presidential-race

President Trump: ‘From This Day Forward ... Only America First’
45th president signals major policy shifts in inaugural address

Donald Trump greets President Barack Obama moments before Trump was sworn in as the 45th president of the United States, on the West Front of the Capitol. (Tom Williams/CQ Roll Call)

President Donald Trump, very much still in campaign mode, vowed in his inaugural address to use his new powers to turn the country inward and “rebuild” America, telling his countrymen and the world he will govern with a simple principle: “It’s going to be only America first.” 

In a striking scene, the bombastic businessman and former reality television star, spoke from the very spot where American political giants like Ronald Reagan and Barack Obama delivered their first remarks as commander in chief.

Protesters Greet Inauguration Guests, Clash With Police in Streets
People swarm Metro stations, event entrances and damage property in protest against Trump

Firefighters quickly extinguished a fire near 13th and Massachusetts Ave. Friday morning before Donald Trump was sworn in. (Matt Rhodes for CQ Roll Call)

Pockets of protests erupted throughout Washington, DC, Friday, at times threatening to overshadow the pomp of Donald Trump's inauguration and presenting a reminder of the stark divisions facing the 45th president.

Demonstrators arrived early, touting concern for issues including immigration, border control, labor and racism. Some attempted -- unsuccessfully -- to block the crowds that filed into the Capitol grounds before Trump was sworn in. In what appeared to be isolated outbursts of violence, other groups set small fires throughout the city, broke windows and clashed with police in the Franklin Square area.

Highlights of Donald Trump’s Inauguration
Bushes arrive for 45th president’s swearing in

President Donald Trump is sworn in as the 45th president of the United States by Chief Justice John Roberts on the West Front of the Capitol on Friday. (Tom Williams/CQ Roll Call)

The inauguration of President Donald Trump was full of both Trump bombast and the ceremonial pomp and circumstance that comes with the swearing in of a new commander in chief.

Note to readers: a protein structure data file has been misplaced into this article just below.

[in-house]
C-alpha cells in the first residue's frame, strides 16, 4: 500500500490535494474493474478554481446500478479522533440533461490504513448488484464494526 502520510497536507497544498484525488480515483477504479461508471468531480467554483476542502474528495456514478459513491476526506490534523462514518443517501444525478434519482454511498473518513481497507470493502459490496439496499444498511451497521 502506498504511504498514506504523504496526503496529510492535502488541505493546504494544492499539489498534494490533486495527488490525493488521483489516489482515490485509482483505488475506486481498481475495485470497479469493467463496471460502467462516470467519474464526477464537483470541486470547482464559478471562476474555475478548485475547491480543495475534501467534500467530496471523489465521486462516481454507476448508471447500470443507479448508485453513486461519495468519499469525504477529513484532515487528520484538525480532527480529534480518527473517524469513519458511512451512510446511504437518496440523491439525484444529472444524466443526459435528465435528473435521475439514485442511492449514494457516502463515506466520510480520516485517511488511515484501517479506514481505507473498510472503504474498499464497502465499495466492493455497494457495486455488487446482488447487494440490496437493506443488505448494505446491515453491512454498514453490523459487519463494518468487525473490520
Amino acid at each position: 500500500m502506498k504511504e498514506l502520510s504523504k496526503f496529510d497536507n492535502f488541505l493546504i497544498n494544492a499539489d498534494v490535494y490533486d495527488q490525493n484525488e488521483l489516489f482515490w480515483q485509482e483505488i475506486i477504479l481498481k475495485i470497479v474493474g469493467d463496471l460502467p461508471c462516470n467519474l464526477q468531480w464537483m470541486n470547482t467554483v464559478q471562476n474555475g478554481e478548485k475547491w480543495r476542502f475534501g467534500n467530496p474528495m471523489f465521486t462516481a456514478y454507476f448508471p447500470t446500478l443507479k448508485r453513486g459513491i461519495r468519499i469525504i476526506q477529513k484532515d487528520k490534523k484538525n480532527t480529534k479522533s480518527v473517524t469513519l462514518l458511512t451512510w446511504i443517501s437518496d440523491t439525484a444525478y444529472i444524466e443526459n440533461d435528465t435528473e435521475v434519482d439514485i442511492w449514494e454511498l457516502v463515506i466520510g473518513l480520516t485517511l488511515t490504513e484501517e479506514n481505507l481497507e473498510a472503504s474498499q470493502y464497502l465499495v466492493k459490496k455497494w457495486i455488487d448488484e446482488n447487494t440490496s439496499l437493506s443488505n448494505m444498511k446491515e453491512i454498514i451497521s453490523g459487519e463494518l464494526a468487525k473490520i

On one end, many worked to uphold the democratic traditions while Trump sought to drive home the points of his inauguration.

Trump’s Inauguration Day Arrives, With Many Questions
Top spokesman, amid concerns, vows ’we're ready to go’

Members of Marine Barracks Washington gather on the West Front of the Capitol on Inauguration Day before President-elect Donald Trump’s swearing in. (Tom Williams/CQ Roll Call)

Updated at 9:51 a.m. | Washington is undergoing a major transformation, but Donald Trump’s inauguration brings more questions than answers.

To be sure, very little is known about what to expect from his much-anticipated inaugural address from the West Front of the Capitol. His top spokesman has promised a “personal” speech that is “unique” while laying out a vision for his presidency.

Trump Administration’s First (Unofficial) Day in Washington
Spokesman clashes with Schumer; press credentials get you to nowhere

Several temporary toilets placed on Capitol grounds for the Inauguration have been labeled “Trump’s Tower” with a marker. (Bill Clark/CQ Roll Call)

Inauguration Day is Friday but the Trump administration’s first official day in Washington was Thursday, as the incoming team clashed with Senate Democrats over its Cabinet nominations.

“There is no excuse,” White House Press Secretary-designee Sean Spicer said, for what he dubbed “delay tactics” by Senate Democrats on some of President-elect Donald Trump’s Cabinet selections. Spicer was in mid-administration form as he added that the Democrats’ tactics “call into question” whether they want a “government of continuity.”

Global Events Drive Inauguration Security
Capitol’s top law enforcement officials consider new threats